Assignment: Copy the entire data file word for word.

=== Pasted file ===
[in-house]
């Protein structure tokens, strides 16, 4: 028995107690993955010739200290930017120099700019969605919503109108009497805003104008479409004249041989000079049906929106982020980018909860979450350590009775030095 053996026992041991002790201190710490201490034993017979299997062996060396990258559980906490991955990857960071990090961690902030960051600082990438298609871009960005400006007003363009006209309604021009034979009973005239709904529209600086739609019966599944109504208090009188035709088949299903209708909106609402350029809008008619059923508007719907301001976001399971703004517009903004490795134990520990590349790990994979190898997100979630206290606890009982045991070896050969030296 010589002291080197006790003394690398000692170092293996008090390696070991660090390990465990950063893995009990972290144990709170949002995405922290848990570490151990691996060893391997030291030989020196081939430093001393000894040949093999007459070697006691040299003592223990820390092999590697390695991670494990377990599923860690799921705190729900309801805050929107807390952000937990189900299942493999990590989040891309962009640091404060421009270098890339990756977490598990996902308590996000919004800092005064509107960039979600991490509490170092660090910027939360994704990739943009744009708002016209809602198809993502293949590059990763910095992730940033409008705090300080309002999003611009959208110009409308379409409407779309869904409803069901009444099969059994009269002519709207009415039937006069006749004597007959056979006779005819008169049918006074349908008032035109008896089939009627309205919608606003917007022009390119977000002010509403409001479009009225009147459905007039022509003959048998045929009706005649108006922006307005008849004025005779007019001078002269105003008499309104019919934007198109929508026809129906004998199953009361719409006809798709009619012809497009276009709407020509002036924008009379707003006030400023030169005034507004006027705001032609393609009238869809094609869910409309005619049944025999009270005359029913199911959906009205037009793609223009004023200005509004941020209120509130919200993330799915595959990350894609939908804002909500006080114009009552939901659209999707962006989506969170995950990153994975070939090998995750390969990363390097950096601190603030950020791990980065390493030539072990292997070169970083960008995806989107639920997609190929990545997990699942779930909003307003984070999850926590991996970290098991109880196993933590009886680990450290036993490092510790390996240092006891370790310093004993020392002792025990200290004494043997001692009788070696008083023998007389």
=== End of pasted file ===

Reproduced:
[in-house]
């Protein structure tokens, strides 16, 4: 028995107690993955010739200290930017120099700019969605919503109108009497805003104008479409004249041989000079049906929106982020980018909860979450350590009775030095 053996026992041991002790201190710490201490034993017979299997062996060396990258559980906490991955990857960071990090961690902030960051600082990438298609871009960005400006007003363009006209309604021009034979009973005239709904529209600086739609019966599944109504208090009188035709088949299903209708909106609402350029809008008619059923508007719907301001976001399971703004517009903004490795134990520990590349790990994979190898997100979630206290606890009982045991070896050969030296 010589002291080197006790003394690398000692170092293996008090390696070991660090390990465990950063893995009990972290144990709170949002995405922290848990570490151990691996060893391997030291030989020196081939430093001393000894040949093999007459070697006691040299003592223990820390092999590697390695991670494990377990599923860690799921705190729900309801805050929107807390952000937990189900299942493999990590989040891309962009640091404060421009270098890339990756977490598990996902308590996000919004800092005064509107960039979600991490509490170092660090910027939360994704990739943009744009708002016209809602198809993502293949590059990763910095992730940033409008705090300080309002999003611009959208110009409308379409409407779309869904409803069901009444099969059994009269002519709207009415039937006069006749004597007959056979006779005819008169049918006074349908008032035109008896089939009627309205919608606003917007022009390119977000002010509403409001479009009225009147459905007039022509003959048998045929009706005649108006922006307005008849004025005779007019001078002269105003008499309104019919934007198109929508026809129906004998199953009361719409006809798709009619012809497009276009709407020509002036924008009379707003006030400023030169005034507004006027705001032609393609009238869809094609869910409309005619049944025999009270005359029913199911959906009205037009793609223009004023200005509004941020209120509130919200993330799915595959990350894609939908804002909500006080114009009552939901659209999707962006989506969170995950990153994975070939090998995750390969990363390097950096601190603030950020791990980065390493030539072990292997070169970083960008995806989107639920997609190929990545997990699942779930909003307003984070999850926590991996970290098991109880196993933590009886680990450290036993490092510790390996240092006891370790310093004993020392002792025990200290004494043997001692009788070696008083023998007389």